What Is an Internet Storefront?

By Nicole Wiegand

Internet storefronts allow merchants to reach a worldwide audience.
i Chad Baker/Photodisc/Getty Images

For businesses, the Internet presents a previously untapped source of potential customers. In the past, stores had to rely on their brick-and-mortar locations or catalog mailings for sales. Today, merchants can use an Internet storefront to find new customers and entice them to purchase their products or services. An Internet storefront can refer to any website that offers goods or services for sale; shoppers can visit this virtual store at any time of the day and from any location.


Using an Internet storefront offers multiple advantages to businesses. An effective online storefront can expand a business's geographic reach; even a small local business can attract a national or international customer base. For businesses without a physical store, there's no need to maintain a large inventory and overhead costs are reduced. Marketing using online promotions costs less than traditional media initiatives, and online marketing can often be more precisely tailored toward potential customers.

Inventory and Order Fulfillment

Unlike brick-and-mortar stores, Internet storefronts don't need to maintain a physical inventory. In fact, many online retailers use drop-ship services as an alternative to storing inventory in a warehouse. In a drop-ship arrangement, when a customer places an online order with a drop-ship retailer, the retailer passes that order on to the product’s manufacturer or distributor. That manufacturer or distributor then ships the product directly to the customer. This system greatly reduces the need to hold inventory or make major financial investments to start an online store.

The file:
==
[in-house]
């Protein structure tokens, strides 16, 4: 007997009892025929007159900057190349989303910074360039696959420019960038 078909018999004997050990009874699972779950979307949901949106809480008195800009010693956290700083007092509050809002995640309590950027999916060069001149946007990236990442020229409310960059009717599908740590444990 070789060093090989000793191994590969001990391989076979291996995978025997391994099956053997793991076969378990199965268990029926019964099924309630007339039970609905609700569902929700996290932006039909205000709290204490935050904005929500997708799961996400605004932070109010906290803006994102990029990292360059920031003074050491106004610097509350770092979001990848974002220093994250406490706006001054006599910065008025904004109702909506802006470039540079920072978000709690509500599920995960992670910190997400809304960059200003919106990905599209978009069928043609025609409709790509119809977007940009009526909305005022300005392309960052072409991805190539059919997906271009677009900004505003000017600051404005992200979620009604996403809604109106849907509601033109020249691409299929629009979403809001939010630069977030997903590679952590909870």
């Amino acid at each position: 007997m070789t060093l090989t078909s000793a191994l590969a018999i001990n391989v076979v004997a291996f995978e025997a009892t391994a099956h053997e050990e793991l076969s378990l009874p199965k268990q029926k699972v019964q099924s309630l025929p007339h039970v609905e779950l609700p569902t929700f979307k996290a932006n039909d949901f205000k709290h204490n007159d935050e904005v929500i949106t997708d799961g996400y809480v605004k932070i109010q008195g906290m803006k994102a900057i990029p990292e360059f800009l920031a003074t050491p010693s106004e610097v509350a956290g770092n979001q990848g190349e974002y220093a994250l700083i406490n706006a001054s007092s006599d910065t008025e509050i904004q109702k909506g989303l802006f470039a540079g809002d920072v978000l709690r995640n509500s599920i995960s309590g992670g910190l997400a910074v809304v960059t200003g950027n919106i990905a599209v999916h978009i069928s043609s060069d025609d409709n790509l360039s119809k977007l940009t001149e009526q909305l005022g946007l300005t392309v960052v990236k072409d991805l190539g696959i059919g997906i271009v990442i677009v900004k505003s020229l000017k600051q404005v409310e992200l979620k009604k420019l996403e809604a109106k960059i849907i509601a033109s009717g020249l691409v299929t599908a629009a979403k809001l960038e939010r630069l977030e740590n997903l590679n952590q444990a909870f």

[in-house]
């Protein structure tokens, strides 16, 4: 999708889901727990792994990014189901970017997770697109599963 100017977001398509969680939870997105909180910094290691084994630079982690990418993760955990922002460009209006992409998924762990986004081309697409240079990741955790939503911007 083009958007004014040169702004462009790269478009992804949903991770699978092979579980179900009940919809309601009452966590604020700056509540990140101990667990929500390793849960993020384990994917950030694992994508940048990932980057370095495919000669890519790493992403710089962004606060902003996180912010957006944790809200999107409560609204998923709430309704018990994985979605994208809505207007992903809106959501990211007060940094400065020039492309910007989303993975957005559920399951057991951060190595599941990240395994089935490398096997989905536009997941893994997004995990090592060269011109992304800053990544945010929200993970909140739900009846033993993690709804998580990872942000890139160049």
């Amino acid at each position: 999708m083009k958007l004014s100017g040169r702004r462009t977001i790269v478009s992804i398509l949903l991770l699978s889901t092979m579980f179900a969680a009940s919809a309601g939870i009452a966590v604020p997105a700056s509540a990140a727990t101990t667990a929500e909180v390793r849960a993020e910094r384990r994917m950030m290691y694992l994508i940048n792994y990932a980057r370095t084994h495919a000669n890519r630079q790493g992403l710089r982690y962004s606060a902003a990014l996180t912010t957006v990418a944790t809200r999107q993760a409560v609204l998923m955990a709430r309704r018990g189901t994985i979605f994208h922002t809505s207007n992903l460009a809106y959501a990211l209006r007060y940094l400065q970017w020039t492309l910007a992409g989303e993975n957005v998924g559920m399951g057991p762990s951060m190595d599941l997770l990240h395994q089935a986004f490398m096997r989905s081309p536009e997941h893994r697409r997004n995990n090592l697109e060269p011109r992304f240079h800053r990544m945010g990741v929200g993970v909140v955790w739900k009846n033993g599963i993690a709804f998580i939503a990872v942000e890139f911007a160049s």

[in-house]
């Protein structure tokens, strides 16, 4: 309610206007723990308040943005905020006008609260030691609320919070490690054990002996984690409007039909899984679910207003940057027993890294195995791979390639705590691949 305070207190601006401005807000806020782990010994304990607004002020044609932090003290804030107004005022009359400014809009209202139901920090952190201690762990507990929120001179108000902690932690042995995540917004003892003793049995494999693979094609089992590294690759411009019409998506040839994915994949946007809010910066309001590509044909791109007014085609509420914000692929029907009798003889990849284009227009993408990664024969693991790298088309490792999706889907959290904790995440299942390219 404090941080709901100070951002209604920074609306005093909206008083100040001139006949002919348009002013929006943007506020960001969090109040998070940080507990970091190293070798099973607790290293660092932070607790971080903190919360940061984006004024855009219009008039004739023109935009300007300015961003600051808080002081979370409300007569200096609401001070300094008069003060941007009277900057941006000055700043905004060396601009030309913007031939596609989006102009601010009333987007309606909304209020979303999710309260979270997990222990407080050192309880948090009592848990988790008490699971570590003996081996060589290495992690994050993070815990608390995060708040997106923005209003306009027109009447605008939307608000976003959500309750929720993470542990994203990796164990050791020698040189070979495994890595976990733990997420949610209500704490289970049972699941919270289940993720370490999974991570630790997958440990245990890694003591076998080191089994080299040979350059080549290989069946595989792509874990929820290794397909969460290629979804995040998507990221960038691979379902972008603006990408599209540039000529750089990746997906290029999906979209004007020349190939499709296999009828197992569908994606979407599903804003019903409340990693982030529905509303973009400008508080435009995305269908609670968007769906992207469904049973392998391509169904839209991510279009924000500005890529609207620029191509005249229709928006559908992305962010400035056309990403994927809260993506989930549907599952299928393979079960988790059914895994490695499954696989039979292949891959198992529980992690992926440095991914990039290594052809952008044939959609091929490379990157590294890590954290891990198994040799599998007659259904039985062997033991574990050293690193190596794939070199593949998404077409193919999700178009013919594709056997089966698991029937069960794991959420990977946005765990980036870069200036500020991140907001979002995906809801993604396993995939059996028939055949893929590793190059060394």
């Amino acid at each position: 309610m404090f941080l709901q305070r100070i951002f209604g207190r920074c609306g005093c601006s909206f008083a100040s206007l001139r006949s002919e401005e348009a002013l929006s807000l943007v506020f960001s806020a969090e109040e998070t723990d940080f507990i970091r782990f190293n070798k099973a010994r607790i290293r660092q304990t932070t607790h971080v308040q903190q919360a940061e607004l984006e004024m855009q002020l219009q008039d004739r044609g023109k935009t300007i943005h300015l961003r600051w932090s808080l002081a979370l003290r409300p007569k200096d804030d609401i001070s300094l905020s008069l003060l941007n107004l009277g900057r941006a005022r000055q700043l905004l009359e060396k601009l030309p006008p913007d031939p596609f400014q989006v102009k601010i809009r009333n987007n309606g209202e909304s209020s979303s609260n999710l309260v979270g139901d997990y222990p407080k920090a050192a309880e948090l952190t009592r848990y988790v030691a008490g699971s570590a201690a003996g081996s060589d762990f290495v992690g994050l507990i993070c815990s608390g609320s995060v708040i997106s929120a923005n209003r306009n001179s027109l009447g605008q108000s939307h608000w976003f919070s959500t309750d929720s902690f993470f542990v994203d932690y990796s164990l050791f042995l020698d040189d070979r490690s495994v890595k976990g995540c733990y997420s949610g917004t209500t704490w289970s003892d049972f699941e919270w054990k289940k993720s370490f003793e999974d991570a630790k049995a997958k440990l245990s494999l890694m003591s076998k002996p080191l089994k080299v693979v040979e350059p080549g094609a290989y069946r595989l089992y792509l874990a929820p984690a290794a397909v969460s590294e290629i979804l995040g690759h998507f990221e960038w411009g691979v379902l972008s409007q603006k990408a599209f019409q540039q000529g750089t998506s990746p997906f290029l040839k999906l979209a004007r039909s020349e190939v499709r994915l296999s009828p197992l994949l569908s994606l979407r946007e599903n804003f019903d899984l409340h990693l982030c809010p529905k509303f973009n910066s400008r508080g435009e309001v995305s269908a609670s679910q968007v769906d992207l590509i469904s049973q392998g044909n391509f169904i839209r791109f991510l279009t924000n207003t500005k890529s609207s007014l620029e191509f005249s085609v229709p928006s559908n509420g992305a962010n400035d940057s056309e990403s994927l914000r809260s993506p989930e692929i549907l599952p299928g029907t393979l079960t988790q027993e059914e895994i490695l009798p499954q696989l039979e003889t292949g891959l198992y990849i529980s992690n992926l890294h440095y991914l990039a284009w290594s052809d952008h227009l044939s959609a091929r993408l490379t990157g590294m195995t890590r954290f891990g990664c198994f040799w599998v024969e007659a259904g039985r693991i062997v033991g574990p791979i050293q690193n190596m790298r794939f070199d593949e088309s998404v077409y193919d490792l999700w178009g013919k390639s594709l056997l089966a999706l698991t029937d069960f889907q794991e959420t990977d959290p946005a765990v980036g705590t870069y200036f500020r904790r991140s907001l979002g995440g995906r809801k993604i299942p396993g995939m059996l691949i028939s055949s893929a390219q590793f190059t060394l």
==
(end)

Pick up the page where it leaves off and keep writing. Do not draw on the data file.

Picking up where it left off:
Payment Methods

Online vendors are unable to accept cash during transactions; however, many other forms of payment are available to customers. Shopping cart software is available to enable retailers to accept credit cards on their websites. Many online storefronts provide customers with an alternative to using credit cards. The most common alternative payment option is PayPal, which allows customers to bypass a store's website and make secure payments. Other payment systems include Amazon Checkout and Google Wallet.


Operating an online storefront can be challenging. Shipping and handling can become expensive, and competition on the Web is fierce. Security also needs to be a priority whenever financial information or other user data is transmitted during an online transaction. Business owners typically use secure sockets layer technology to encrypt user information transmitted through their website. Multiple checks are conducted to confirm the identity of a business before an SSL certificate is issued, so using SSL to secure your transactions will also let your customers know that your business is legitimate and trustworthy.